No, they have to make a choice of their own freewill. Otherwise, the system doesn’t work.

The Cabin in the Woods (2011) (SPOILERS) Drew Goddard and the recently cancelled Joss Whedon attested that The Cabin in the Woods , bashed out over an intensive weekend, represented a critique of and love letter to the horror movie. Such a mission statement shouldn’t be that much of a surprise from Whedon, the guy who made meta a badge of pride throughout his various pop-culture-littered TV shows and movies. But it’s as a consequence of that very element that The Cabin in the Woods also very easily invites another layer of reading; indeed, not to read it this way invites a response that’s more towards the typically shallow end of Whedon’s favoured pool, rather than the slightly more substantial one Goddard tends to prefer.

Do you have any plans, of any kind, to manipulate the world?

Frequencies (2013) (SPOILERS) Low budget science-fiction movies are often among the genre’s most satisfying, since they have to rely almost entirely on their core ideas rather than showy effects or spectacle. Frequencies is one such, positing an alternate reality where we are defined by our frequency – high, low, somewhere in between – and positioned in society accordingly (everything from luck to romantic entanglements is affected – opposites here repel). At its root, this is a love story and rumination on freewill and determinism, but writer-director Darren Paul Fisher infuses the proceedings with such a rich conceptual framework that Frequencies very nearly convinces you of its fictional profundity. Before you pull back and realise it doesn’t really hang together, that is. Although, I’m not altogether sure it needs to.

There's just something about old ladies. I can't... I can't stand them.

The Ladykillers (1955) (SPOILERS) Alexander Mackendrick’s ghoulish black comedy, with the emphasis on ghoulish, as five crooks pull off a daring robbery, a key component in the success of their plan being the co-opting of a dear, sweet, oblivious little old lady. Unfortunately for them, she turns out to be the Terminator. Obviously, if The Ladykillers were a modern take – of the sort John Hughes’ might have fashioned, perhaps – she would be delivering literal blows, Home Alone style (the Coen Brothers’ 2004 remake has its moments, but it fails to come up with a distinctive reason for existing, aside from transatlantic relocation with concomitant uncharacteristic crudity). But Mrs Wilberforce (Katie Johnson) rather comes armed with saintly intransigence, puncturing their best-laid plans at every turn.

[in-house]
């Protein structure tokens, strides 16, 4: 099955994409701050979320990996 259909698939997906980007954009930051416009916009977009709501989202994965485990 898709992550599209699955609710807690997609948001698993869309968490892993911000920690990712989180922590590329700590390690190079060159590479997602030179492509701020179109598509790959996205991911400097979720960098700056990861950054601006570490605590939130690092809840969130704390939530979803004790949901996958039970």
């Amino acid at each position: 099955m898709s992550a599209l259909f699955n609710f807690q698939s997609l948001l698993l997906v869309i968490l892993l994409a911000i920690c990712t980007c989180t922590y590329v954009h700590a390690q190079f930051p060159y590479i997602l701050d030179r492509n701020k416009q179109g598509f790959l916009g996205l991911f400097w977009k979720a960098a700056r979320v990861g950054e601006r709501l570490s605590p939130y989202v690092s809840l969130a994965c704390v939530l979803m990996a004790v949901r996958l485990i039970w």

Apparently, they all got it in a movie theatre.

Outbreak (1995) (SPOILERS) One thing in Outbreak ’s favour: it’s unashamedly Hollywood. Contagion might fool the unwitting movie peruser into believing it’s based on real, hard science, but Outbreak is so intent on throwing the kitchen sink of all-star moviemaking tics and tropes into the mix that it’s hard to take seriously. Even as it’s flourishing an Ebola-esque virus fully equipped to make you queasy (it’s interesting that Wolfgang Peterson is much less reticent that Steven Soderbergh in respect of the horror elements, even though this is a much bigger production. Perhaps because Peterson’s a much more imaginative director). Outbreak isn’t a good movie by any stretch, but at least it’s having a bit of fun with its clichés.

Just wait. They’ll start listing side effects like the credits at the end of a movie.

Contagion  (2011) (SPOILERS) The plandemic saw Contagion ’s stock soar, which isn’t something that happens too often to a Steven Soderbergh movie. His ostensibly liberal outlook has hitherto found him on the side of the little people (class action suits) and interrogating the drugs trade while scrupulously avoiding institutional connivance (unless it’s Mexican institutional connivance). More recently, The Laundromat ’s Panama Papers puff piece fell fall flat on its face in attempting broad, knowing satire (in some respects, this is curious, as The Informant! is one of Soderbergh’s better-judged films, perhaps because it makes no bones about its maker’s indifference towards its characters). There’s no dilution involved with Contagion , however. It amounts to a bare-faced propaganda piece, serving to emphasise that the indie-minded director is Hollywood establishment through and through. This is a picture that can comfortably sit alongside any given Tinseltown handwringing over the Wa